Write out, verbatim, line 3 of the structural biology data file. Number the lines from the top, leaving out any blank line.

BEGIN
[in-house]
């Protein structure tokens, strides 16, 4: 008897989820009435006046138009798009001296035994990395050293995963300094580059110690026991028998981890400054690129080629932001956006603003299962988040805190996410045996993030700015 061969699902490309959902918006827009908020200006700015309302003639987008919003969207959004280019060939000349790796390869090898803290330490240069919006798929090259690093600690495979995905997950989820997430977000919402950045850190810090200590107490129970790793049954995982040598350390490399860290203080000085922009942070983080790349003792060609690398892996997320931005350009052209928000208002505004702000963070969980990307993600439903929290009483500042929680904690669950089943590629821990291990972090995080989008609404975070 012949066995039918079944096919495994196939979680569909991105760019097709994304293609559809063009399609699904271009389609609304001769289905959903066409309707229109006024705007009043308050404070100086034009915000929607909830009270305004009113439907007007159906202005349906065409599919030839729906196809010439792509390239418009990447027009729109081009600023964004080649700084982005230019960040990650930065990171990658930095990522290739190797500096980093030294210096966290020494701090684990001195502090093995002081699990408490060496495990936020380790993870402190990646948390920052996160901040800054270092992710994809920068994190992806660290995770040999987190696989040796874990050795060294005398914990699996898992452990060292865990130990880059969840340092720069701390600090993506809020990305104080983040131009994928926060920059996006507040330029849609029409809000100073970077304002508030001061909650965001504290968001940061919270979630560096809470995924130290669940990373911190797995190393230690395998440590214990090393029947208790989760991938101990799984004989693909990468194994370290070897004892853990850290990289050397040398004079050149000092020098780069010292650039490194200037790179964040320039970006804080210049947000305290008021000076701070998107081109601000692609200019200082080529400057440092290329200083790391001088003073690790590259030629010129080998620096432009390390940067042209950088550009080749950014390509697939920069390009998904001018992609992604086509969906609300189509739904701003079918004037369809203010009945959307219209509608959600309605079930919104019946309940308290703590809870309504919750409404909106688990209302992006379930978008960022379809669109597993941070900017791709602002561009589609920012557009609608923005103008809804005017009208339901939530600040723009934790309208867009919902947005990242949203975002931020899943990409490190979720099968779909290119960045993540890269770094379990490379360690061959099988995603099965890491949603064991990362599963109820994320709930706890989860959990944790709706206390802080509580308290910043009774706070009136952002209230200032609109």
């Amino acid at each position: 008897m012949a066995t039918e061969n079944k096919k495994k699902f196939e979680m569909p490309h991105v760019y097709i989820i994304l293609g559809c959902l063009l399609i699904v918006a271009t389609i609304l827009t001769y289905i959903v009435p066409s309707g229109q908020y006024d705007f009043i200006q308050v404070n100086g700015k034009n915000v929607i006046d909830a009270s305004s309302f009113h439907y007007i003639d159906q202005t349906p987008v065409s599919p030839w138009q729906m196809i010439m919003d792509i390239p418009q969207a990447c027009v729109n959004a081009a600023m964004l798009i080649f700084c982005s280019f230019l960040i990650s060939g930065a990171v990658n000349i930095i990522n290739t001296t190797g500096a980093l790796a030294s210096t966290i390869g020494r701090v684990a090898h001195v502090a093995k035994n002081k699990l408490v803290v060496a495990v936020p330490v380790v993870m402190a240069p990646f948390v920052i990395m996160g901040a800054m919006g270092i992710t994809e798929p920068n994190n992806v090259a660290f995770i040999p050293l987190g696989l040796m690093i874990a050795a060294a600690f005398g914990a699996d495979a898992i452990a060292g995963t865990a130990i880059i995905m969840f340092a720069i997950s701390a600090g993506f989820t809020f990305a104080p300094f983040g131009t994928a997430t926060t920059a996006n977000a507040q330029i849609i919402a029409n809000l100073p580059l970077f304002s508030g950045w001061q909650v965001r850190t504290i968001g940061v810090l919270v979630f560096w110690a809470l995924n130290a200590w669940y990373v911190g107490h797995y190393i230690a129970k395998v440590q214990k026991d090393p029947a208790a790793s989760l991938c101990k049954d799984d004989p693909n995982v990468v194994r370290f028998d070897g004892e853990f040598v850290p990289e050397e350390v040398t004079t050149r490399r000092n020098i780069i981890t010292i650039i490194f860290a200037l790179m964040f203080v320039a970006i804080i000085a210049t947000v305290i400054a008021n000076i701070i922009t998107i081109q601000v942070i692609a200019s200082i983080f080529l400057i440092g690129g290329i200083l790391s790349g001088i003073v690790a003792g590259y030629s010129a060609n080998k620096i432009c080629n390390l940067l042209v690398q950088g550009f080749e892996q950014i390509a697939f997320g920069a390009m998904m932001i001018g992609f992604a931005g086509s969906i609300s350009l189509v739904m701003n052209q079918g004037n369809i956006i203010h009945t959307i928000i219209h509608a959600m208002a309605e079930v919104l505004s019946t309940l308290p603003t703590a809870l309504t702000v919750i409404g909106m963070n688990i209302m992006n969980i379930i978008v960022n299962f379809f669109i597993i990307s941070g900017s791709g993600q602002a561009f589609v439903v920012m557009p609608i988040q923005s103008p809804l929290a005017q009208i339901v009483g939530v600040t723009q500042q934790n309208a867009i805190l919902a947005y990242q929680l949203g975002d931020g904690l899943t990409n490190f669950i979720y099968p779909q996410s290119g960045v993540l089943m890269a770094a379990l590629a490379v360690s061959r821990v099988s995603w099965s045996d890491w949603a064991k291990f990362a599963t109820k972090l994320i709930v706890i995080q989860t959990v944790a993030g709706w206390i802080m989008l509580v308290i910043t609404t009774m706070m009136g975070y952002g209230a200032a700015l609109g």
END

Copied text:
């Amino acid at each position: 008897m012949a066995t039918e061969n079944k096919k495994k699902f196939e979680m569909p490309h991105v760019y097709i989820i994304l293609g559809c959902l063009l399609i699904v918006a271009t389609i609304l827009t001769y289905i959903v009435p066409s309707g229109q908020y006024d705007f009043i200006q308050v404070n100086g700015k034009n915000v929607i006046d909830a009270s305004s309302f009113h439907y007007i003639d159906q202005t349906p987008v065409s599919p030839w138009q729906m196809i010439m919003d792509i390239p418009q969207a990447c027009v729109n959004a081009a600023m964004l798009i080649f700084c982005s280019f230019l960040i990650s060939g930065a990171v990658n000349i930095i990522n290739t001296t190797g500096a980093l790796a030294s210096t966290i390869g020494r701090v684990a090898h001195v502090a093995k035994n002081k699990l408490v803290v060496a495990v936020p330490v380790v993870m402190a240069p990646f948390v920052i990395m996160g901040a800054m919006g270092i992710t994809e798929p920068n994190n992806v090259a660290f995770i040999p050293l987190g696989l040796m690093i874990a050795a060294a600690f005398g914990a699996d495979a898992i452990a060292g995963t865990a130990i880059i995905m969840f340092a720069i997950s701390a600090g993506f989820t809020f990305a104080p300094f983040g131009t994928a997430t926060t920059a996006n977000a507040q330029i849609i919402a029409n809000l100073p580059l970077f304002s508030g950045w001061q909650v965001r850190t504290i968001g940061v810090l919270v979630f560096w110690a809470l995924n130290a200590w669940y990373v911190g107490h797995y190393i230690a129970k395998v440590q214990k026991d090393p029947a208790a790793s989760l991938c101990k049954d799984d004989p693909n995982v990468v194994r370290f028998d070897g004892e853990f040598v850290p990289e050397e350390v040398t004079t050149r490399r000092n020098i780069i981890t010292i650039i490194f860290a200037l790179m964040f203080v320039a970006i804080i000085a210049t947000v305290i400054a008021n000076i701070i922009t998107i081109q601000v942070i692609a200019s200082i983080f080529l400057i440092g690129g290329i200083l790391s790349g001088i003073v690790a003792g590259y030629s010129a060609n080998k620096i432009c080629n390390l940067l042209v690398q950088g550009f080749e892996q950014i390509a697939f997320g920069a390009m998904m932001i001018g992609f992604a931005g086509s969906i609300s350009l189509v739904m701003n052209q079918g004037n369809i956006i203010h009945t959307i928000i219209h509608a959600m208002a309605e079930v919104l505004s019946t309940l308290p603003t703590a809870l309504t702000v919750i409404g909106m963070n688990i209302m992006n969980i379930i978008v960022n299962f379809f669109i597993i990307s941070g900017s791709g993600q602002a561009f589609v439903v920012m557009p609608i988040q923005s103008p809804l929290a005017q009208i339901v009483g939530v600040t723009q500042q934790n309208a867009i805190l919902a947005y990242q929680l949203g975002d931020g904690l899943t990409n490190f669950i979720y099968p779909q996410s290119g960045v993540l089943m890269a770094a379990l590629a490379v360690s061959r821990v099988s995603w099965s045996d890491w949603a064991k291990f990362a599963t109820k972090l994320i709930v706890i995080q989860t959990v944790a993030g709706w206390i802080m989008l509580v308290i910043t609404t009774m706070m009136g975070y952002g209230a200032a700015l609109g």